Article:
Octagon Oracles: Armen Petrosyan

LAS VEGAS, NEVADA - OCTOBER 19: (R-L) Armen Petrosyan punches Kaloyan Kolev in a light heavyweight fight during Dana White's Contender Series season five, week eight at UFC APEX on October 19, 2021 in Las Vegas, Nevada. (Photo by Chris Unger/Zuffa LLC)

Grade: B+


After an impressive first-round finish on Contender Series in October, Armen Petrosyan will make his UFC debut on Saturday against Gregory Rodrigues.


A cursory glance at Petrosyan’s record indicates that he does his best work on the feet, as all six of the Armenian’s victories have come via strikes. The most impressive thing about his stand-up is how effective he’s able to be while relying on just a few key weapons. Focusing on precision rather than volume, his sharp jab will sting opponents until he settles in to start following it with a straight right that packs considerable power. “Superman” also gets to work kicking the lead leg early. The setup he uses for his inside low kick helps disguise the fact that he’ll start to use that lead leg to kick both the body and head of his opponents as fights go on. His ability to get that lead leg up in a hurry is probably his most dangerous finishing tool; he threw it to the body to finish Dmitry Minakov, and stopped Koloyan Kolev when it landed flush on Kolev’s head.


While Petrosyan hasn’t showed much desire to take fights to the ground himself, he has ended up there quite a few times. When he has been taken down “Superman” has largely excelled at quickly rolling to his knees in order to start getting up, and if he’s able to work himself to the fence first it’s been a huge advantage for him. Even when opponents hang onto him, he’s able to either defend the attempts or get back up shortly after hitting the canvas. That being said, even when he does gets back to his feet he’s still dropped opening rounds to opponents that have remained in a dominant grappling position and continued pursuing takedowns against the fence.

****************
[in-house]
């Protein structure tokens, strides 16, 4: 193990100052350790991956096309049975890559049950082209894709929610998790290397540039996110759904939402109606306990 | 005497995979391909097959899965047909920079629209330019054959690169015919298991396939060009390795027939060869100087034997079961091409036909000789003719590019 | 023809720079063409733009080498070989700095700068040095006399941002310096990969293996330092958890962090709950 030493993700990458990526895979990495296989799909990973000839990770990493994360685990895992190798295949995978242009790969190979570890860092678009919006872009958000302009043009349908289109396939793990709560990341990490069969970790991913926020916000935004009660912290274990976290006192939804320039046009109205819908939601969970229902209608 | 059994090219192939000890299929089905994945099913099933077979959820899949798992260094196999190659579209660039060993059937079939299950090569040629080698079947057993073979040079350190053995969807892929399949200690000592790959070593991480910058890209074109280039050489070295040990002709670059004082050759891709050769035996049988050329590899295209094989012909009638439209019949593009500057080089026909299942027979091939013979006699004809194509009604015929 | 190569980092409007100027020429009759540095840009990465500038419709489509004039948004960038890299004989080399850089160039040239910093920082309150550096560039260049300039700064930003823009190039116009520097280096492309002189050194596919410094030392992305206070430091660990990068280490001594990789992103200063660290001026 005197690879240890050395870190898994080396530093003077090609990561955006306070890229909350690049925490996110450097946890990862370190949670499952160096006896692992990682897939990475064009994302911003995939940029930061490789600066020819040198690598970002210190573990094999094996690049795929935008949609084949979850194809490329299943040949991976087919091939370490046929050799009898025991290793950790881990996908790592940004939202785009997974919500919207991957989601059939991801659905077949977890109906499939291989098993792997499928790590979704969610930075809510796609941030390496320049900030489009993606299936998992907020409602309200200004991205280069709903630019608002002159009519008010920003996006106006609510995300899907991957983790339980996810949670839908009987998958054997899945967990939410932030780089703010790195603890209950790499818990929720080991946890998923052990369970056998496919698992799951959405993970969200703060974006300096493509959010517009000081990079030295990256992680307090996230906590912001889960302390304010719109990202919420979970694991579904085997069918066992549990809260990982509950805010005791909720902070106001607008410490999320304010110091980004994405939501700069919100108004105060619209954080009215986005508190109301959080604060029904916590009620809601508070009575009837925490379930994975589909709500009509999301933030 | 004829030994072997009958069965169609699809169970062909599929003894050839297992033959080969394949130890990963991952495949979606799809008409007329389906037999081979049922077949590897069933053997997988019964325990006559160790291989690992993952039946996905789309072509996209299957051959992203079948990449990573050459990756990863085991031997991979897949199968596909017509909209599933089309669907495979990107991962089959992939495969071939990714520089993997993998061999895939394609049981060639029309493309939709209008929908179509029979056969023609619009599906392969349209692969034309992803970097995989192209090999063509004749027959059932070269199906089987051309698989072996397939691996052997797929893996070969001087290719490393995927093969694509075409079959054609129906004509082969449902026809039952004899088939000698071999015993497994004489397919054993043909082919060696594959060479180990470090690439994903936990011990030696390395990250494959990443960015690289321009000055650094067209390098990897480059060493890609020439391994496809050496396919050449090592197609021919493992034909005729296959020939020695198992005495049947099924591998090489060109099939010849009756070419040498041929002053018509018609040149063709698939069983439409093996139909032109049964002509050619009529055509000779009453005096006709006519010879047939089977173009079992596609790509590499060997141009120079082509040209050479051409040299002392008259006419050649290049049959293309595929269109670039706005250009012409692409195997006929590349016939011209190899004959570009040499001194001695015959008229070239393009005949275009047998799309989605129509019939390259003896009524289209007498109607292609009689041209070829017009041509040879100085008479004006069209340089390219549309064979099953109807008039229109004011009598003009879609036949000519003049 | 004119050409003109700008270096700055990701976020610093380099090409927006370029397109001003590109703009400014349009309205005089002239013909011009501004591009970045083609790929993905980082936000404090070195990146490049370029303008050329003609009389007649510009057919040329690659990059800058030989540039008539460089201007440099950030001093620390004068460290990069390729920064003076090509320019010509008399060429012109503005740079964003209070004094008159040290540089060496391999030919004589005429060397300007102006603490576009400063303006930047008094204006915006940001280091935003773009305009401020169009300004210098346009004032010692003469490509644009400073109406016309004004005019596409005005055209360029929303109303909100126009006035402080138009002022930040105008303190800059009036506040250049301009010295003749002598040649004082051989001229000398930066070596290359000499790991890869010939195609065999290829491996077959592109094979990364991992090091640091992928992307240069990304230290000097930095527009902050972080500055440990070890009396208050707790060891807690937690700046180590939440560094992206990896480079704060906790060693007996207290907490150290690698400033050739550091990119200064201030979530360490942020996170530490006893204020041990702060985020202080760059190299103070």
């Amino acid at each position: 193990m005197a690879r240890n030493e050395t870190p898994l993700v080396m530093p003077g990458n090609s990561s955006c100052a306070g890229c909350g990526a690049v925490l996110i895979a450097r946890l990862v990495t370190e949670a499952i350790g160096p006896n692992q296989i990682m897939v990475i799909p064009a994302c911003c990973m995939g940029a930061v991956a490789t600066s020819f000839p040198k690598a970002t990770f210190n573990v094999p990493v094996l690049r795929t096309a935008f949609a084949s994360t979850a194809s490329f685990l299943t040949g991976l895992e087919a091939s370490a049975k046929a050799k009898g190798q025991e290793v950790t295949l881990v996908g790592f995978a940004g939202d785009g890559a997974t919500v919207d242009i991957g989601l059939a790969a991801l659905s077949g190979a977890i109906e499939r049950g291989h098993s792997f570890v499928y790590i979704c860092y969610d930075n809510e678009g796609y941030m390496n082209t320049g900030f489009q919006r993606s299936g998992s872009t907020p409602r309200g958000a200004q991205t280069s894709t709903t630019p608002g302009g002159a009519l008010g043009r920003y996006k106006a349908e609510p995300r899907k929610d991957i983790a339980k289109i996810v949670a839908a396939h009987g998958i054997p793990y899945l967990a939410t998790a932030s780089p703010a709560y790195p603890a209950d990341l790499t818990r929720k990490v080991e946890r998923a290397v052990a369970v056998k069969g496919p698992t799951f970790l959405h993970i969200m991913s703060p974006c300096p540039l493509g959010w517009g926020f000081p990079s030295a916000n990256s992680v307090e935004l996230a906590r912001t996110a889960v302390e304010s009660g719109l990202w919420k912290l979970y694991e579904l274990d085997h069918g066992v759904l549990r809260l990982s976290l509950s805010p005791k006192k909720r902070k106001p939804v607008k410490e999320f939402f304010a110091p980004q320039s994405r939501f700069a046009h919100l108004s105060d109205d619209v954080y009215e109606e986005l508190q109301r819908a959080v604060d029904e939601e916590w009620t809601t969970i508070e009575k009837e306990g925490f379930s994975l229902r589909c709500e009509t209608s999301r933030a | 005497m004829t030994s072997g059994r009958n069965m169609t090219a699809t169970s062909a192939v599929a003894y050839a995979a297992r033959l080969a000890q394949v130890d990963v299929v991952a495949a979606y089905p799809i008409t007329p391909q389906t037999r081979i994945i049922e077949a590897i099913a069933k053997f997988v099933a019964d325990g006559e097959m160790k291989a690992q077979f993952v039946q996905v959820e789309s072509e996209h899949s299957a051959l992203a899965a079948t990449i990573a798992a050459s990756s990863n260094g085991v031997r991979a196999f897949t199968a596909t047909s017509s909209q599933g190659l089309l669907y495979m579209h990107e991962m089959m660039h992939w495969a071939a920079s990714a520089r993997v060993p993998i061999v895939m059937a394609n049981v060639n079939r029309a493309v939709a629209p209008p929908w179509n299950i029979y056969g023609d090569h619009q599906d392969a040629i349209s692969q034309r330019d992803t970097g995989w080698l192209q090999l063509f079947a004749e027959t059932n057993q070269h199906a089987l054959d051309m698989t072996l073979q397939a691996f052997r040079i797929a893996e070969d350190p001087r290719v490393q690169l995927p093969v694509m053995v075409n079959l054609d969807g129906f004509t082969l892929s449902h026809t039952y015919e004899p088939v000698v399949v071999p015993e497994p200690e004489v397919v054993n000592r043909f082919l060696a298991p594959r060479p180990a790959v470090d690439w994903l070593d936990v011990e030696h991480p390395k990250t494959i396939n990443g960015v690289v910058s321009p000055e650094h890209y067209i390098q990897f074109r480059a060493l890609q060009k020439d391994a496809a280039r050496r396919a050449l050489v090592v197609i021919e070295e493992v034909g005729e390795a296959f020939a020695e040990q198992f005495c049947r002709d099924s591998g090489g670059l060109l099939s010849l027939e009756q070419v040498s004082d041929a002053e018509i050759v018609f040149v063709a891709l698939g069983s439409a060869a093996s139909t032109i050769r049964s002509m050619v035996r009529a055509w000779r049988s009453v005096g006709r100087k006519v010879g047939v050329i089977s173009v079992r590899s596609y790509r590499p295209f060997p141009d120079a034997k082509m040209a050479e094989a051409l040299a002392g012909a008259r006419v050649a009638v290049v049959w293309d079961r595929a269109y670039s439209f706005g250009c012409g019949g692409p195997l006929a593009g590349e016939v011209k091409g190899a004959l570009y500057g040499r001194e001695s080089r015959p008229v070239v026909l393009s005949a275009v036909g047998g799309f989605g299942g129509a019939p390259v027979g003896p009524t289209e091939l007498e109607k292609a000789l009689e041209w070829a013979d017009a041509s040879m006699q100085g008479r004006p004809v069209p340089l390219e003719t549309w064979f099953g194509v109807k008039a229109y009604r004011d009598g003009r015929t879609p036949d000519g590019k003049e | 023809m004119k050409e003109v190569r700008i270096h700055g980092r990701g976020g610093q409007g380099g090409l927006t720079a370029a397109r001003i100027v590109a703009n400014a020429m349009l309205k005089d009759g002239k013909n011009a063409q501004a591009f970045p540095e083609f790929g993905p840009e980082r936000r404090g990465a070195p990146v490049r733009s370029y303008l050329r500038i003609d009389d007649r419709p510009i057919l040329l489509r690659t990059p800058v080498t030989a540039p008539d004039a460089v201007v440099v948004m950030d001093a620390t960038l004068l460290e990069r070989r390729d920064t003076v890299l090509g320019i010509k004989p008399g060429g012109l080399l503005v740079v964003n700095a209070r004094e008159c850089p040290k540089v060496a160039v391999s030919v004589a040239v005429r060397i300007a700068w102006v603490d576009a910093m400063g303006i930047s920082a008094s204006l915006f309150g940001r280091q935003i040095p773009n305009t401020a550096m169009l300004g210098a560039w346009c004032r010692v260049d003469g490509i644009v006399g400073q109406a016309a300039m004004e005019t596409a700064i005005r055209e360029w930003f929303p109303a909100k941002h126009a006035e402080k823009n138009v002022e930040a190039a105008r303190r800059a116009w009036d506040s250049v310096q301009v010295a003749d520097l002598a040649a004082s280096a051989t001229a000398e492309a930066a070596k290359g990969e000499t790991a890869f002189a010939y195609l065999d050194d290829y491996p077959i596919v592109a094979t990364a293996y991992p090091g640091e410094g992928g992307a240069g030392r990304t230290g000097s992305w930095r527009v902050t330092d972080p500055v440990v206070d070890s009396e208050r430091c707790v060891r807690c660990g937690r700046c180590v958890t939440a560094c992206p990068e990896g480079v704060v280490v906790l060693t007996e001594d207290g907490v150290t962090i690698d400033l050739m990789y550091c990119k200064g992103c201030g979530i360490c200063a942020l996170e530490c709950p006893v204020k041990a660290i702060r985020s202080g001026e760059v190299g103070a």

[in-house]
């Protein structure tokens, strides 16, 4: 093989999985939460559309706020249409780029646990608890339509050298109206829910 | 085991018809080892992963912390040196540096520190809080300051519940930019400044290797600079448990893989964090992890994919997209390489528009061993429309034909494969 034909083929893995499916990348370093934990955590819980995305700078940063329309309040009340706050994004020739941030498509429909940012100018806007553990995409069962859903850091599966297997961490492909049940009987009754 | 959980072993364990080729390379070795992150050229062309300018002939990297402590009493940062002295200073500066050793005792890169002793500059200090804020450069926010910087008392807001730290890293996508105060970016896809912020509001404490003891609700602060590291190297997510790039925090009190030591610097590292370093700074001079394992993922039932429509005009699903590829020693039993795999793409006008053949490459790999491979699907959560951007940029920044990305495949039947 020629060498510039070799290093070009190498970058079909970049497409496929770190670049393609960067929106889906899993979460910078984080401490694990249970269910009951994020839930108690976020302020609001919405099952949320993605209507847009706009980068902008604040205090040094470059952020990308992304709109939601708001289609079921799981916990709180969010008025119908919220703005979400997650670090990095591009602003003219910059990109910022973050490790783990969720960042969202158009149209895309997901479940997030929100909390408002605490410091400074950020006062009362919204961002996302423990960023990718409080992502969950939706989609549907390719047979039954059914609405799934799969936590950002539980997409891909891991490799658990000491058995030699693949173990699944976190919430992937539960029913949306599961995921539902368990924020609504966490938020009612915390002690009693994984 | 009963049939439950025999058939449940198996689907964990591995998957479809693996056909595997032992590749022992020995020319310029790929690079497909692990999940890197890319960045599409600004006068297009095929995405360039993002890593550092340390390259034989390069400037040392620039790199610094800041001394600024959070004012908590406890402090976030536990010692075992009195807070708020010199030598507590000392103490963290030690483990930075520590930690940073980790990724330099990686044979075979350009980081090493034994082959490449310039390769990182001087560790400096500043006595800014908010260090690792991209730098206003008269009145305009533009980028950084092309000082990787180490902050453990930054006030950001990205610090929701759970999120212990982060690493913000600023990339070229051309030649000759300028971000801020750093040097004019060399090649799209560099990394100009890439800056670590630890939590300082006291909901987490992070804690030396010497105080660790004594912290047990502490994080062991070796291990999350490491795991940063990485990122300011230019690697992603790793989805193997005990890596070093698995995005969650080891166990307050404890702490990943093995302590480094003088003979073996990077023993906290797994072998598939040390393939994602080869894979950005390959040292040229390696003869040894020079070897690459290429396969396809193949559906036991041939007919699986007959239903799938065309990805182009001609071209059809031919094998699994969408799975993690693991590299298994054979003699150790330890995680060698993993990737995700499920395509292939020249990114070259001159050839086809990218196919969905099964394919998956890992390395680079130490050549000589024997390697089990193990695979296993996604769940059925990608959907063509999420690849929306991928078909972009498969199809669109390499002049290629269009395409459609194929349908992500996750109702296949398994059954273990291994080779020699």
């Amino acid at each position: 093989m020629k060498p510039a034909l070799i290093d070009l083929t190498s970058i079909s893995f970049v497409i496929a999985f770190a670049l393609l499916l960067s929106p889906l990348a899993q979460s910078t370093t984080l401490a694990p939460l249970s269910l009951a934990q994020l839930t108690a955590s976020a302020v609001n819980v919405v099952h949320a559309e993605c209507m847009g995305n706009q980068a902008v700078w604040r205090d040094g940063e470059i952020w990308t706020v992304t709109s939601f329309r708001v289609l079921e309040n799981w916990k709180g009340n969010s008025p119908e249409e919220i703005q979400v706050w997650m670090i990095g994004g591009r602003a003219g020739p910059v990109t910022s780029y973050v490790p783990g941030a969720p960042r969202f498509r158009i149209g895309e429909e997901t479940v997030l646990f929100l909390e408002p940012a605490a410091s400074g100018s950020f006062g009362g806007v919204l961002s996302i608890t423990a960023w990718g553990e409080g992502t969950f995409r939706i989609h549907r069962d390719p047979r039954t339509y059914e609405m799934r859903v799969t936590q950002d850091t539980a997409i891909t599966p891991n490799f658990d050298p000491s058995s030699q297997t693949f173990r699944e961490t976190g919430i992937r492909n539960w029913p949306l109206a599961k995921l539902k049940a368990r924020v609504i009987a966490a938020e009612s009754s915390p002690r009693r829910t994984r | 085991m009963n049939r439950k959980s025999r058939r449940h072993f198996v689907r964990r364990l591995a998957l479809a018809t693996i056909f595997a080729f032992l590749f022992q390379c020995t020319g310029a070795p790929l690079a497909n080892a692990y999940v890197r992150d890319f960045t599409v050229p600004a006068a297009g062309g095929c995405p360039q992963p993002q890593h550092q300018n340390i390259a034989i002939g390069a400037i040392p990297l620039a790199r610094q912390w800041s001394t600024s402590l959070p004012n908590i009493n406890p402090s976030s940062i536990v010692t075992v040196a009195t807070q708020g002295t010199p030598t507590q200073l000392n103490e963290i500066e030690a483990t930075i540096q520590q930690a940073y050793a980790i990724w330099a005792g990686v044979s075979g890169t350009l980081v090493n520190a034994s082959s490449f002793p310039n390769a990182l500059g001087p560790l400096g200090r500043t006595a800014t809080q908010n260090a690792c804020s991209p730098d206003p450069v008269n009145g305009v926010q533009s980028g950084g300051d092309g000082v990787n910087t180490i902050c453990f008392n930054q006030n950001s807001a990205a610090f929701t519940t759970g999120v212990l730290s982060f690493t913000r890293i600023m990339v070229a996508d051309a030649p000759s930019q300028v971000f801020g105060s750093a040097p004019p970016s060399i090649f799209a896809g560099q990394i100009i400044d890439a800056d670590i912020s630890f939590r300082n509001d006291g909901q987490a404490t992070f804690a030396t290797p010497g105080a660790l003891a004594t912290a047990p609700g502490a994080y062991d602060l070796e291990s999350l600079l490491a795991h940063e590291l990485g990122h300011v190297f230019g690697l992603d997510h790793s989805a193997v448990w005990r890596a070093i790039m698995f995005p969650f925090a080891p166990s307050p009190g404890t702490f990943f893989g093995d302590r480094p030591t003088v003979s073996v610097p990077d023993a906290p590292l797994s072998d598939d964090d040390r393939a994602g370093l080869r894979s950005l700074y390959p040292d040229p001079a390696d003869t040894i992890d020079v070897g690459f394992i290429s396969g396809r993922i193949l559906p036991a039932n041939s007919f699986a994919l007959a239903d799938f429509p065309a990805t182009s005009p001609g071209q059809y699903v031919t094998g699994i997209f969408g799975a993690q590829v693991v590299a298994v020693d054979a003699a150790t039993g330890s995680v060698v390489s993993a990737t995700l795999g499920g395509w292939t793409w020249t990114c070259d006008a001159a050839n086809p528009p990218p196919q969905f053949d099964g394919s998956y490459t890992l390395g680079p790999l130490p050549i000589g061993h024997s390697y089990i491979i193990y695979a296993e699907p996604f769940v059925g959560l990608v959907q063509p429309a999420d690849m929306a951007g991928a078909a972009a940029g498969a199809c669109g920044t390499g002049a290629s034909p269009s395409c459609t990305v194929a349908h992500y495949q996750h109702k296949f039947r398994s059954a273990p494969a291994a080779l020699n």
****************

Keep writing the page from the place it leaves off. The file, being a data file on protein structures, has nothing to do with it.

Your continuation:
Although he may have shortcoming as a grappler, one thing Petrosyan has displayed multiple times in his career is an ability to maximize his opportunities on the feet. Artur Aliskerov and Dmitry Minakov both won the first rounds of their fights with him by using their grappling, but after following the same game plans in the second round Petrosyan finished them the moment he had enough space to land cleanly. He was able to do the same in his Contender Series fight with Koloyan Kolov, as Kolov controlled the majority of the round with his grappling but was finished late as Petroyan capitalized on his opportunities to strike with him.


After competing at light heavyweight his entire career Petrosyan will debut at middleweight against Gregory Rodrigues, who is already 2-0 in the UFC. While Rodrigues does like to stand and trade with opponents, he’s also willing to wrestle and recently competed at the UFC Fight Pass Invitational grappling event in December. There’s no need to bring Petrosyan along slowly, so Rodrigues is a great matchup to see where he stands at middleweight should he choose to stay in that division.


Petrosyan is an exciting striker who made a statement in his Contender Series win, so he can quickly endear himself to fans if he’s able to bring his finishing skills to the UFC. I think his fortunes are going to be fairly similar whether he’s competing at middleweight or light heavyweight. He’s going to light up opponents that can’t handle his striking and likely earn some more highlight-real finishes, but at some point he’s going to run into a wrestler that doesn’t give him the space needed to get those shots off. I’m also curious to see if his knockout loss to Hasan Yousefi was a one-off or if he encounters similar issues in the future, but overall he’s a talented and exciting addition to the UFC.

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